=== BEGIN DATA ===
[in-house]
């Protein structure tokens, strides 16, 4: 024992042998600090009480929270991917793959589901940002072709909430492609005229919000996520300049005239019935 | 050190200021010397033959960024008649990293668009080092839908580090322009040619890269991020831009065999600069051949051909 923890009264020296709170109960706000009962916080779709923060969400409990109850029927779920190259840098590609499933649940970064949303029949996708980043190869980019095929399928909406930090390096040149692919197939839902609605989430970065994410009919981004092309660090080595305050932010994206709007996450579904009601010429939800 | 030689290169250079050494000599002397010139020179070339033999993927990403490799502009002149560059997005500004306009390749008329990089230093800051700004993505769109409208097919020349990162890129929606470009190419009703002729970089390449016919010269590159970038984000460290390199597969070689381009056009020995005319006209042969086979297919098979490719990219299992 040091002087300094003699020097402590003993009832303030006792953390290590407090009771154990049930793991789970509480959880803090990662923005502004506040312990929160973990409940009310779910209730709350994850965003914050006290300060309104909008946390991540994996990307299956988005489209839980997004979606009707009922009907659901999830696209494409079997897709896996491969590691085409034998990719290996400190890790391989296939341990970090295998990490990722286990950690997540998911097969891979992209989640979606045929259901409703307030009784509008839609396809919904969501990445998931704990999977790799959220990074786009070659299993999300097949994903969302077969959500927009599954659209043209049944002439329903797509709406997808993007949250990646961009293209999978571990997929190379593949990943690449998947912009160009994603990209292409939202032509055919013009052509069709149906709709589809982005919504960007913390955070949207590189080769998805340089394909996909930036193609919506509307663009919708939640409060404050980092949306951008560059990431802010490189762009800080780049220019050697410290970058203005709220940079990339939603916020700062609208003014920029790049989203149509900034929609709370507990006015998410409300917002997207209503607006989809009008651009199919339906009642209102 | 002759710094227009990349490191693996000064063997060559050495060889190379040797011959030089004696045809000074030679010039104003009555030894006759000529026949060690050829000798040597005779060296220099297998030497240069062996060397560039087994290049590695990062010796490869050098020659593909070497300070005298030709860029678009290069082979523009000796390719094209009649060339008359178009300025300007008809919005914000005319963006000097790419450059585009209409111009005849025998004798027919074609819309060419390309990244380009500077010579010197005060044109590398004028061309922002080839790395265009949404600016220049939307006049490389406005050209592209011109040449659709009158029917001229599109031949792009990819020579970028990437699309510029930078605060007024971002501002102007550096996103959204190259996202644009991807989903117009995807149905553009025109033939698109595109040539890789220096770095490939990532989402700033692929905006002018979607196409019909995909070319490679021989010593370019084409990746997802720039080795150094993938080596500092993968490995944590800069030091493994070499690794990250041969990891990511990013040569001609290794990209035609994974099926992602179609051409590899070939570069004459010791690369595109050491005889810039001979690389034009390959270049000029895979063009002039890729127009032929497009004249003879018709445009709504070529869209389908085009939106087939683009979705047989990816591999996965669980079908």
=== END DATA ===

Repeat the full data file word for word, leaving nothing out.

[in-house]
């Protein structure tokens, strides 16, 4: 024992042998600090009480929270991917793959589901940002072709909430492609005229919000996520300049005239019935 | 050190200021010397033959960024008649990293668009080092839908580090322009040619890269991020831009065999600069051949051909 923890009264020296709170109960706000009962916080779709923060969400409990109850029927779920190259840098590609499933649940970064949303029949996708980043190869980019095929399928909406930090390096040149692919197939839902609605989430970065994410009919981004092309660090080595305050932010994206709007996450579904009601010429939800 | 030689290169250079050494000599002397010139020179070339033999993927990403490799502009002149560059997005500004306009390749008329990089230093800051700004993505769109409208097919020349990162890129929606470009190419009703002729970089390449016919010269590159970038984000460290390199597969070689381009056009020995005319006209042969086979297919098979490719990219299992 040091002087300094003699020097402590003993009832303030006792953390290590407090009771154990049930793991789970509480959880803090990662923005502004506040312990929160973990409940009310779910209730709350994850965003914050006290300060309104909008946390991540994996990307299956988005489209839980997004979606009707009922009907659901999830696209494409079997897709896996491969590691085409034998990719290996400190890790391989296939341990970090295998990490990722286990950690997540998911097969891979992209989640979606045929259901409703307030009784509008839609396809919904969501990445998931704990999977790799959220990074786009070659299993999300097949994903969302077969959500927009599954659209043209049944002439329903797509709406997808993007949250990646961009293209999978571990997929190379593949990943690449998947912009160009994603990209292409939202032509055919013009052509069709149906709709589809982005919504960007913390955070949207590189080769998805340089394909996909930036193609919506509307663009919708939640409060404050980092949306951008560059990431802010490189762009800080780049220019050697410290970058203005709220940079990339939603916020700062609208003014920029790049989203149509900034929609709370507990006015998410409300917002997207209503607006989809009008651009199919339906009642209102 | 002759710094227009990349490191693996000064063997060559050495060889190379040797011959030089004696045809000074030679010039104003009555030894006759000529026949060690050829000798040597005779060296220099297998030497240069062996060397560039087994290049590695990062010796490869050098020659593909070497300070005298030709860029678009290069082979523009000796390719094209009649060339008359178009300025300007008809919005914000005319963006000097790419450059585009209409111009005849025998004798027919074609819309060419390309990244380009500077010579010197005060044109590398004028061309922002080839790395265009949404600016220049939307006049490389406005050209592209011109040449659709009158029917001229599109031949792009990819020579970028990437699309510029930078605060007024971002501002102007550096996103959204190259996202644009991807989903117009995807149905553009025109033939698109595109040539890789220096770095490939990532989402700033692929905006002018979607196409019909995909070319490679021989010593370019084409990746997802720039080795150094993938080596500092993968490995944590800069030091493994070499690794990250041969990891990511990013040569001609290794990209035609994974099926992602179609051409590899070939570069004459010791690369595109050491005889810039001979690389034009390959270049000029895979063009002039890729127009032929497009004249003879018709445009709504070529869209389908085009939106087939683009979705047989990816591999996965669980079908």